Thursday, 26 November 2015

New Dell computers and online security

A certificate security issue has been identified on recently-sold Dell computers. Computers affected can be tricked into believing that fake sites are legitimate. To test if your computer is vulnerable:


Technical details of the issue can be found at: http://arstechnica.com/security/2015/11/dell-does-superfish-ships-pcs-with-self-signed-root-certificates/

Friday, 20 November 2015

Ransomware - Why Antivirus Software is not Enough

This post was brought about by a recent telephone enquiry regarding preventing ransomware infections.  I thought it would be sensible to write a non-technical discussion of ransomware.  I pondered over what to include for some time as, even a non-technical article, was in danger of becoming very long.  In the end deciding on the Frequently Asked Question format below.

What is ransomware?

Ransomware is a form of malware, that will attempt to encrypt data files.  Typically, these files will be spreadsheets, word processing documents, pictures and so on.  In short, a large amount of any organisation’s or person’s valuable data.  After the encyption process has been executed the user will be offered the access to decrypt key in return for paying an amount of money.  Usually, this will be in the form of an untraceable BitCoin transaction.

Why can’t you just “unencrypt” our files?

The encryption used is very “strong”.  Without the necessary “key” it is not possible to reverse the encryption process.  So called “brute force” (in simple terms, guessing the key) might get there, but in several hundred years.  In some cases law enforcement have caught up with the bad guys and published the keys recovered, which can then be used to decrypt infected files.(1)

Why do the bad guys do this?

It is incredibly lucrative for them.  This year alone, it is believed that the group behind the “Cryptowall” has made US$325 million.(2)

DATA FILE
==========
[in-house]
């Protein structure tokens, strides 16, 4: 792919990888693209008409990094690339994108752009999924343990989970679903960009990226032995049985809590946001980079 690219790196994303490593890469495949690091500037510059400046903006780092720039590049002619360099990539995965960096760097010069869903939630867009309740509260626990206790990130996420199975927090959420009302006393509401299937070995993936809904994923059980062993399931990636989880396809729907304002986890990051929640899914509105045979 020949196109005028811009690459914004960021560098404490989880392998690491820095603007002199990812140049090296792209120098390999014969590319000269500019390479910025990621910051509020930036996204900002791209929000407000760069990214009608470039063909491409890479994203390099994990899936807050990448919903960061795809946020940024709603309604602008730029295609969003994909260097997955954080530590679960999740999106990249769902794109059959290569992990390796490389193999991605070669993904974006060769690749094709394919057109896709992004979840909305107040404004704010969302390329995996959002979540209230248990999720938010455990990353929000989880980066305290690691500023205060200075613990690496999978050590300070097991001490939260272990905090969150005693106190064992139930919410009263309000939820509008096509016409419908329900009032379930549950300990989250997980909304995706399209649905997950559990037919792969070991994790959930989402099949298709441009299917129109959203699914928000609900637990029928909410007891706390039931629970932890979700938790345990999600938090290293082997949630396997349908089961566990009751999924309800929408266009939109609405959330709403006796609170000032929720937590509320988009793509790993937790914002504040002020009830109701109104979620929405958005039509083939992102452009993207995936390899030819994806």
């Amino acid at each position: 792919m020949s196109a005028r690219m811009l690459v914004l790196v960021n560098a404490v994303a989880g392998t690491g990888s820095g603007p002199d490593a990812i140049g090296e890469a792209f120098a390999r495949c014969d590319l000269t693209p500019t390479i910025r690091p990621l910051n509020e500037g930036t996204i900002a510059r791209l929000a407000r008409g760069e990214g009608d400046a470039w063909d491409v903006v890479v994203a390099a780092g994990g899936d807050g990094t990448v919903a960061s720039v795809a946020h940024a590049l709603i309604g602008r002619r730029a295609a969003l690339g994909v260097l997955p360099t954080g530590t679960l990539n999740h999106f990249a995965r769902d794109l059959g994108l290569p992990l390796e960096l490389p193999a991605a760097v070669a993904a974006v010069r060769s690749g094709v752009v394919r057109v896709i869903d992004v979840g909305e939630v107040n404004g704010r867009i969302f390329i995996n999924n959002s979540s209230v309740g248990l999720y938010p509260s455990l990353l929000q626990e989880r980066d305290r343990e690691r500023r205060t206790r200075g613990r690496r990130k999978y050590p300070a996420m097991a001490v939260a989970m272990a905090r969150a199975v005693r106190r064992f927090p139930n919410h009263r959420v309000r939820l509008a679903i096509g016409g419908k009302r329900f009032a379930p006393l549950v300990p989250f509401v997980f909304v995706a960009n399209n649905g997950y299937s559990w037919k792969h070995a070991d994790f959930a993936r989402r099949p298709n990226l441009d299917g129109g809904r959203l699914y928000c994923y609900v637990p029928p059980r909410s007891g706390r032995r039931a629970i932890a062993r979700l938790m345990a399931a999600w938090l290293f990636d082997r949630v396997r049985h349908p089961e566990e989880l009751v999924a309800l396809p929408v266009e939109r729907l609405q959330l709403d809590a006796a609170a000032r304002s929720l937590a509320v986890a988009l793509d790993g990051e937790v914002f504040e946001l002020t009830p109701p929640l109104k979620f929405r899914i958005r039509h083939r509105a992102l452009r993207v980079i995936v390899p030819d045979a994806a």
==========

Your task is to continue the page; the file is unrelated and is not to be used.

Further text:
How would it get on to our computers?

Ransomware infection can have a number of sources.  Most commonly, an e-mail with an attachment or a link to an infected website.  Some of these are bulk e-mails that try to catch the unwary, such as speeding fine notifications(3).  We do, however, see attempts at infection that are clearly targeted to the organisation that receives the e-mail.  For example, property lawyers receiving e-mails with subjects like “Property listing in suburb A”.  Unfortunately, an infected website may not an obscure, not suitable for work site.  The bad guys are very well resourced (see the figure of US$325 million above) and will go to lengths to compromise seemingly safe, well known websites.(4)

But, we have anti-virus software, won’t that protect us?

It is possible that your anti-virus software will detect the ransomware, unfortunately it will almost certainly be around 48 hours after all your files have been encrypted.  The well resourced bad guys go to great lengths to avoid their malware being detected by current virus checkers.  This is not to say that we can all stop running anti-virus software; it is still required.  It is just not enough to prevent ransomware infection.

So, how do we protect our system?

You absolutely must have good backups.  This won’t prevent infection but it will allow you to recover if the worst happens.  The primary defence, we are implementing, against ransomware infections is “Software Restriction Policies”.